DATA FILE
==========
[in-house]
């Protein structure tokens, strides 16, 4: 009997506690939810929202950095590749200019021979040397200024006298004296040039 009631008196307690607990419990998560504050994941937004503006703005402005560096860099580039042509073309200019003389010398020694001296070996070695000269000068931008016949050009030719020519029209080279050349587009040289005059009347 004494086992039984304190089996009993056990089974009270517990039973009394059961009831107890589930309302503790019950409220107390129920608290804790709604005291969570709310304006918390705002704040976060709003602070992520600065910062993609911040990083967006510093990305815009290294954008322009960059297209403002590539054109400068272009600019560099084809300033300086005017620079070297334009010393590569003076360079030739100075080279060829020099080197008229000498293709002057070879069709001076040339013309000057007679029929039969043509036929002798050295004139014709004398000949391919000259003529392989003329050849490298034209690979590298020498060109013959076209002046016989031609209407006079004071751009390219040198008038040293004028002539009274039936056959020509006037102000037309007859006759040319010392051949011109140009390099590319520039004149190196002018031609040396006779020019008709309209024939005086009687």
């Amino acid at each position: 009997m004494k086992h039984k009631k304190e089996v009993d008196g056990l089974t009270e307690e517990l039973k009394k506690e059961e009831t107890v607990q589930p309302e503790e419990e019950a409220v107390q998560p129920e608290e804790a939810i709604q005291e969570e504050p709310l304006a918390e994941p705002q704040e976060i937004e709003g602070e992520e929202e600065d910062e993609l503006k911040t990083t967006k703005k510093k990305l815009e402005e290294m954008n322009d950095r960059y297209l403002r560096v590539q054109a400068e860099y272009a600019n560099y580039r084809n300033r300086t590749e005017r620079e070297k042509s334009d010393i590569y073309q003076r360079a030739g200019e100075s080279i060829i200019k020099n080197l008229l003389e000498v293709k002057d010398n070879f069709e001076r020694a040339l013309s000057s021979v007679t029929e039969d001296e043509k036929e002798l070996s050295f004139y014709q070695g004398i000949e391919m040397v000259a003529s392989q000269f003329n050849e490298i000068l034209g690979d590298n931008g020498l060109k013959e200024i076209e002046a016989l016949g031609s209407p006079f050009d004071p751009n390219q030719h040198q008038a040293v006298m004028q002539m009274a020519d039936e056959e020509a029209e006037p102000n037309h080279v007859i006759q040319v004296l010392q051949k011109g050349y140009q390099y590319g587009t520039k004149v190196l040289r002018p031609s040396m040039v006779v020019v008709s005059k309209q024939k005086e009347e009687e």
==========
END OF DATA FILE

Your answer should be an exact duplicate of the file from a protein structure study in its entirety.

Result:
[in-house]
């Protein structure tokens, strides 16, 4: 009997506690939810929202950095590749200019021979040397200024006298004296040039 009631008196307690607990419990998560504050994941937004503006703005402005560096860099580039042509073309200019003389010398020694001296070996070695000269000068931008016949050009030719020519029209080279050349587009040289005059009347 004494086992039984304190089996009993056990089974009270517990039973009394059961009831107890589930309302503790019950409220107390129920608290804790709604005291969570709310304006918390705002704040976060709003602070992520600065910062993609911040990083967006510093990305815009290294954008322009960059297209403002590539054109400068272009600019560099084809300033300086005017620079070297334009010393590569003076360079030739100075080279060829020099080197008229000498293709002057070879069709001076040339013309000057007679029929039969043509036929002798050295004139014709004398000949391919000259003529392989003329050849490298034209690979590298020498060109013959076209002046016989031609209407006079004071751009390219040198008038040293004028002539009274039936056959020509006037102000037309007859006759040319010392051949011109140009390099590319520039004149190196002018031609040396006779020019008709309209024939005086009687």
């Amino acid at each position: 009997m004494k086992h039984k009631k304190e089996v009993d008196g056990l089974t009270e307690e517990l039973k009394k506690e059961e009831t107890v607990q589930p309302e503790e419990e019950a409220v107390q998560p129920e608290e804790a939810i709604q005291e969570e504050p709310l304006a918390e994941p705002q704040e976060i937004e709003g602070e992520e929202e600065d910062e993609l503006k911040t990083t967006k703005k510093k990305l815009e402005e290294m954008n322009d950095r960059y297209l403002r560096v590539q054109a400068e860099y272009a600019n560099y580039r084809n300033r300086t590749e005017r620079e070297k042509s334009d010393i590569y073309q003076r360079a030739g200019e100075s080279i060829i200019k020099n080197l008229l003389e000498v293709k002057d010398n070879f069709e001076r020694a040339l013309s000057s021979v007679t029929e039969d001296e043509k036929e002798l070996s050295f004139y014709q070695g004398i000949e391919m040397v000259a003529s392989q000269f003329n050849e490298i000068l034209g690979d590298n931008g020498l060109k013959e200024i076209e002046a016989l016949g031609s209407p006079f050009d004071p751009n390219q030719h040198q008038a040293v006298m004028q002539m009274a020519d039936e056959e020509a029209e006037p102000n037309h080279v007859i006759q040319v004296l010392q051949k011109g050349y140009q390099y590319g587009t520039k004149v190196l040289r002018p031609s040396m040039v006779v020019v008709s005059k309209q024939k005086e009347e009687e």